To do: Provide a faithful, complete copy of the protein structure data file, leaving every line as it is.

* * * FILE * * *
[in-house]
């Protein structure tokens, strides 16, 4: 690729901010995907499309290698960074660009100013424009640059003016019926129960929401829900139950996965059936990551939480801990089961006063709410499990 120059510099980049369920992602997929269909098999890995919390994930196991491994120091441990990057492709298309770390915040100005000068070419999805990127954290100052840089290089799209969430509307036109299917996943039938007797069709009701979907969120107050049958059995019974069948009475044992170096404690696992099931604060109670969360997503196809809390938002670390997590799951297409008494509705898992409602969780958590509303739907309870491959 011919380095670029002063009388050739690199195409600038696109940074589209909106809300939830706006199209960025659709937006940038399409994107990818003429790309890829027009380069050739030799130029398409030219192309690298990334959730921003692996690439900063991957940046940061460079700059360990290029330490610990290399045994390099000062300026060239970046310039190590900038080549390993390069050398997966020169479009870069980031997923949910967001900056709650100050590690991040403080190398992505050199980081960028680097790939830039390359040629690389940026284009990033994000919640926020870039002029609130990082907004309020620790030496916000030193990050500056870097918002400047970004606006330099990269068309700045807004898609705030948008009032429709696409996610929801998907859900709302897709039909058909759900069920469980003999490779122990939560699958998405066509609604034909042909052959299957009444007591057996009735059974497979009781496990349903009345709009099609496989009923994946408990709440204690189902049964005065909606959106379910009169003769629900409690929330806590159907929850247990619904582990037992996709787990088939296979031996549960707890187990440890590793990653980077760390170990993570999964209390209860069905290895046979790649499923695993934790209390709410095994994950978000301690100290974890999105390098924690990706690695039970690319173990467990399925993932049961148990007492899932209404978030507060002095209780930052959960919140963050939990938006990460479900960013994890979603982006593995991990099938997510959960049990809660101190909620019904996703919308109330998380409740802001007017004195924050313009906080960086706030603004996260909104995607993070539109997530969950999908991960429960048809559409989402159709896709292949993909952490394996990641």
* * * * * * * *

[in-house]
């Protein structure tokens, strides 16, 4: 690729901010995907499309290698960074660009100013424009640059003016019926129960929401829900139950996965059936990551939480801990089961006063709410499990 120059510099980049369920992602997929269909098999890995919390994930196991491994120091441990990057492709298309770390915040100005000068070419999805990127954290100052840089290089799209969430509307036109299917996943039938007797069709009701979907969120107050049958059995019974069948009475044992170096404690696992099931604060109670969360997503196809809390938002670390997590799951297409008494509705898992409602969780958590509303739907309870491959 011919380095670029002063009388050739690199195409600038696109940074589209909106809300939830706006199209960025659709937006940038399409994107990818003429790309890829027009380069050739030799130029398409030219192309690298990334959730921003692996690439900063991957940046940061460079700059360990290029330490610990290399045994390099000062300026060239970046310039190590900038080549390993390069050398997966020169479009870069980031997923949910967001900056709650100050590690991040403080190398992505050199980081960028680097790939830039390359040629690389940026284009990033994000919640926020870039002029609130990082907004309020620790030496916000030193990050500056870097918002400047970004606006330099990269068309700045807004898609705030948008009032429709696409996610929801998907859900709302897709039909058909759900069920469980003999490779122990939560699958998405066509609604034909042909052959299957009444007591057996009735059974497979009781496990349903009345709009099609496989009923994946408990709440204690189902049964005065909606959106379910009169003769629900409690929330806590159907929850247990619904582990037992996709787990088939296979031996549960707890187990440890590793990653980077760390170990993570999964209390209860069905290895046979790649499923695993934790209390709410095994994950978000301690100290974890999105390098924690990706690695039970690319173990467990399925993932049961148990007492899932209404978030507060002095209780930052959960919140963050939990938006990460479900960013994890979603982006593995991990099938997510959960049990809660101190909620019904996703919308109330998380409740802001007017004195924050313009906080960086706030603004996260909104995607993070539109997530969950999908991960429960048809559409989402159709896709292949993909952490394996990641």